Relying on Middle East Oil
Jude Wanniski
October 15, 2001


Memo To: NYTimes Sunday Business
From: Jude Wanniski
Re: Oil Supplies at Risk

The lead story in your Sunday “Money&Business” section by Neela Banerjee, “Fears, Again, of Oil Supplies at Risk,” suggests several scenarios where terrorism or war in the Middle East could drive the price of oil sky-high. This is because two-thirds of the world’s known reserves are there, 649 billion barrels, while the U.S. has only 3% of known reserves, 22 billion bbl.

When I was writing the energy editorials for The WSJournal in the 1970s, I discovered that of the 3.3 million oil and gas wells drilled since 1859, when oil was first discovered in Pennsylvania, 2.5 million were drilled in the “oil patch” of the United States. The main reason for this concentration, I surmised, was not that God had put the oil there, as is the case in the Middle East, but that our country is the only one in the world where private citizens own the mineral rights of their surface properties. Everywhere else, the government claims ownership.

If we are to reduce reliance upon Middle East oil, we need only encourage the rest of the world to follow our example and give their citizens the mineral rights to their property. Exploration would occur in places governments or major oil companies would never consider. As an example, Madagascar is the size of Texas and has the same geological formations. There have been several hundred thousand oil and gas wells drilled in Texas, a few hundred in Madagascar.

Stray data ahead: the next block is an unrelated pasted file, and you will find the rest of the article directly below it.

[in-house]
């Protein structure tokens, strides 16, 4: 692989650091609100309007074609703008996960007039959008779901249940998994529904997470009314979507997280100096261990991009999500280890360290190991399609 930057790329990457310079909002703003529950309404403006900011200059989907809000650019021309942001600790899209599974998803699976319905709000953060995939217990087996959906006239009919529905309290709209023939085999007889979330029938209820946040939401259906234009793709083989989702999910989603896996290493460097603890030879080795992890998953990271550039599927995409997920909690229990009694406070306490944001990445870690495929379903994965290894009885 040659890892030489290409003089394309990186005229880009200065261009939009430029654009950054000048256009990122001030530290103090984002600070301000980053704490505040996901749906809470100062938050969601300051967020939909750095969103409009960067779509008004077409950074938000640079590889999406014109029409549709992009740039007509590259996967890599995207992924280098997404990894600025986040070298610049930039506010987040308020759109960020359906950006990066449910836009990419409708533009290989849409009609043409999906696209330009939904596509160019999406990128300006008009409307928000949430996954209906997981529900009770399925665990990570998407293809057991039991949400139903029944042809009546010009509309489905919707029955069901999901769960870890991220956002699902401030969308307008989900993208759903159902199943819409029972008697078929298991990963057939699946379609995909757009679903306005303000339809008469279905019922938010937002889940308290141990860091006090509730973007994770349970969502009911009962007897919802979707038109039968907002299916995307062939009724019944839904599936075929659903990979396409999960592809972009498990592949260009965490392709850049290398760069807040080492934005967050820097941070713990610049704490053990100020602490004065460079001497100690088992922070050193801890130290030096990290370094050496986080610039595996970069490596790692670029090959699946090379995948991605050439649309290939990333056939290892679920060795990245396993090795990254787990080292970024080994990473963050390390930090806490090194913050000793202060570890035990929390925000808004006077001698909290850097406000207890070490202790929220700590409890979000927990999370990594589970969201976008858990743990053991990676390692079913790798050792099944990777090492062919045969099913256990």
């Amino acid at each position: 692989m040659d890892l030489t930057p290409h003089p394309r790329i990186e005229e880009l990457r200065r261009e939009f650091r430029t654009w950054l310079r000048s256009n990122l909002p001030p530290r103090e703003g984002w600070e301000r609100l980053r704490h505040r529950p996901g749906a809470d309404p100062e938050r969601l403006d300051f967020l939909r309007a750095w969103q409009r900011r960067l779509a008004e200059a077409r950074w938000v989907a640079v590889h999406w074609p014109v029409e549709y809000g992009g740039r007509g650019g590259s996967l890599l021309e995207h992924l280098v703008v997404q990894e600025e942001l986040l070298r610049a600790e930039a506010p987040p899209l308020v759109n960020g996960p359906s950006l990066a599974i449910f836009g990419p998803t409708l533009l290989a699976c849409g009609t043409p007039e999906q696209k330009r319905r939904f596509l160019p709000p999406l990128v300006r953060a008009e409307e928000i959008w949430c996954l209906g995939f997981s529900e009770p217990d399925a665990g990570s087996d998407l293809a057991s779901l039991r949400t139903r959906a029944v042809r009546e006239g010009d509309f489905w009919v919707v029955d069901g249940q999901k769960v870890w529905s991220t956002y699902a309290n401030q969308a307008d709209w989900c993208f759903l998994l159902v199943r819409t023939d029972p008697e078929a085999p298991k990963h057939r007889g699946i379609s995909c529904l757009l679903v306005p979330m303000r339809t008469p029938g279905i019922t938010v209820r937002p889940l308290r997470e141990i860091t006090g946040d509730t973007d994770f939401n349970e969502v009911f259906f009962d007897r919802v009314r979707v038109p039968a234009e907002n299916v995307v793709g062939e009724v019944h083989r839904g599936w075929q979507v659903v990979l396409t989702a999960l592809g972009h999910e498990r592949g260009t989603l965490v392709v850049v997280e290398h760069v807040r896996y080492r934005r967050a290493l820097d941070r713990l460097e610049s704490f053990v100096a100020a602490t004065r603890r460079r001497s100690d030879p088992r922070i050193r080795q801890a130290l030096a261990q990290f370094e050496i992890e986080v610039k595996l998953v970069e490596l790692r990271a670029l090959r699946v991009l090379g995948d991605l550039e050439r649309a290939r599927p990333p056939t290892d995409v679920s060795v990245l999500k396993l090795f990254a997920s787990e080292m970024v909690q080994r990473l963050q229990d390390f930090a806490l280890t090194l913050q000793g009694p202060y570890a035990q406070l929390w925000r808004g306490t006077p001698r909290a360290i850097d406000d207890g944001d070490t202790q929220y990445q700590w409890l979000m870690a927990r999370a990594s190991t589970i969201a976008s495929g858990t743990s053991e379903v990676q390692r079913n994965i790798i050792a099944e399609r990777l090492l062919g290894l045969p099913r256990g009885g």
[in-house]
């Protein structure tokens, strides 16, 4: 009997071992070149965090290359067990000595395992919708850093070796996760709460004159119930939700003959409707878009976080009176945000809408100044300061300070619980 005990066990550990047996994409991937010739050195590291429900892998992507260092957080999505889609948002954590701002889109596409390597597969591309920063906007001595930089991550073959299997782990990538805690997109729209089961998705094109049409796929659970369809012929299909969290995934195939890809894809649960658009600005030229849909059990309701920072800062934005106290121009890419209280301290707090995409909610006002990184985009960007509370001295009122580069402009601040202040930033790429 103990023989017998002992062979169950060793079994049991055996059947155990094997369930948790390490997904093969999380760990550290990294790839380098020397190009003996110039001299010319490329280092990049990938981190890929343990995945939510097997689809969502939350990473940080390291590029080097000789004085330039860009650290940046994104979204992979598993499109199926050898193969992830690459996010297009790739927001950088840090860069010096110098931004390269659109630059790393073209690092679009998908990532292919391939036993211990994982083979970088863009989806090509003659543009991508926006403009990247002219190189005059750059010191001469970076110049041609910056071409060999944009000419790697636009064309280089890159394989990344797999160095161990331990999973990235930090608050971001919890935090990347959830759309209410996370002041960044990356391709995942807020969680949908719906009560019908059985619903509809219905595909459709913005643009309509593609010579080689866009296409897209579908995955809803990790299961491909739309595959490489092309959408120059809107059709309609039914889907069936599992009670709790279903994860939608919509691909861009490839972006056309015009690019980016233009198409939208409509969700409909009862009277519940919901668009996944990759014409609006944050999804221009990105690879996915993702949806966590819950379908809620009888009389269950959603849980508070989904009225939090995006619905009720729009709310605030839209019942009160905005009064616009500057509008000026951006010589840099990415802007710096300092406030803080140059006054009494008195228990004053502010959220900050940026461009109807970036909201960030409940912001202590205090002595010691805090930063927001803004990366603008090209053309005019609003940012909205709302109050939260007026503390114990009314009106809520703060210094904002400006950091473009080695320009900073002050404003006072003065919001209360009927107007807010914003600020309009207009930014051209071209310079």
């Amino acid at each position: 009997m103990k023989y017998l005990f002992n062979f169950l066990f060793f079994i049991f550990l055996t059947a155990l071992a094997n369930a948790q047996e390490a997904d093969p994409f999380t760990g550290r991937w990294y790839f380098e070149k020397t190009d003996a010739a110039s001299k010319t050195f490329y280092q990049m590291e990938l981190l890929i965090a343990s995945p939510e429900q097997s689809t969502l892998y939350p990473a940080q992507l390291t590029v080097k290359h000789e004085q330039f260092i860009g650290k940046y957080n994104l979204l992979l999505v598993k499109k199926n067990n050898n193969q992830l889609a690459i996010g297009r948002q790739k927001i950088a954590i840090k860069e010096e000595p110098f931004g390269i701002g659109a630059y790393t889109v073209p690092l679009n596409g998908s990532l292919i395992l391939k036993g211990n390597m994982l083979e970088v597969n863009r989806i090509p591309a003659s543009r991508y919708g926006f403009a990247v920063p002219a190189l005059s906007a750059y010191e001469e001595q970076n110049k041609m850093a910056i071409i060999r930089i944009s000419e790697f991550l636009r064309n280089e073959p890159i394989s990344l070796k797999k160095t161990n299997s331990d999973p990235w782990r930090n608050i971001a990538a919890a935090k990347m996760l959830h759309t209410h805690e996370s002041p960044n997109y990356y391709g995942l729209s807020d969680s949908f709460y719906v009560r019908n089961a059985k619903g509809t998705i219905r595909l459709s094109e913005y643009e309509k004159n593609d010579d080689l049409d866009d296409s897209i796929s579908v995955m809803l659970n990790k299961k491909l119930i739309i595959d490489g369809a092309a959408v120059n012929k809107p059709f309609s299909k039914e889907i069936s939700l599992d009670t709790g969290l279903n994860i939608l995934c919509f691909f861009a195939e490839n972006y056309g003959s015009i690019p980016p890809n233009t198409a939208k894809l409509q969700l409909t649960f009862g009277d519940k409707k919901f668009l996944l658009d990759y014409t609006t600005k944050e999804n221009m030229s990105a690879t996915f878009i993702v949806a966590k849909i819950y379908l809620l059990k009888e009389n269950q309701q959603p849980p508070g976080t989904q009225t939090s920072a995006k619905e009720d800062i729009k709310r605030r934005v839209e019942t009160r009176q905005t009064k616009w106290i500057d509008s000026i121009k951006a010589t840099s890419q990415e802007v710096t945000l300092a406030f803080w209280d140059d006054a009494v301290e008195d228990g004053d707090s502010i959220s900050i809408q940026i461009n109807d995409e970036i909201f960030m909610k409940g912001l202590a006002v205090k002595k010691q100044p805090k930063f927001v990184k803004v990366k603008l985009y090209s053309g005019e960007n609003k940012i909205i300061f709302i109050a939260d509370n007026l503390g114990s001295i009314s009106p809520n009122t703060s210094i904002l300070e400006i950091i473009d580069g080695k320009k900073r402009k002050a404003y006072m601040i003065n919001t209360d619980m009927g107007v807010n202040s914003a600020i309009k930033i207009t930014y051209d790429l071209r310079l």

In fact, the world has not yet been seriously explored for liquid petroleum and natural gas. If you emptied Lake Tahoe, Nevada, of its water and filled it with all the oil ever produced on earth, it would not fill half the crater. If we could persuade Mexico to start this ball rolling by giving its people rights to the minerals under the ground they own, it would not be long before we would not need to import any oil from the Middle East.

The Organization of Petroleum Exporting Companies (OPEC) could not exist if there were tens of thousands of independent wildcatters around the world instead of a few governments controlling the spigots. If the idea spread through Asia and Africa, it would be several centuries before we would have to worry about Middle East disruptions, embargoes or energy shortages generally.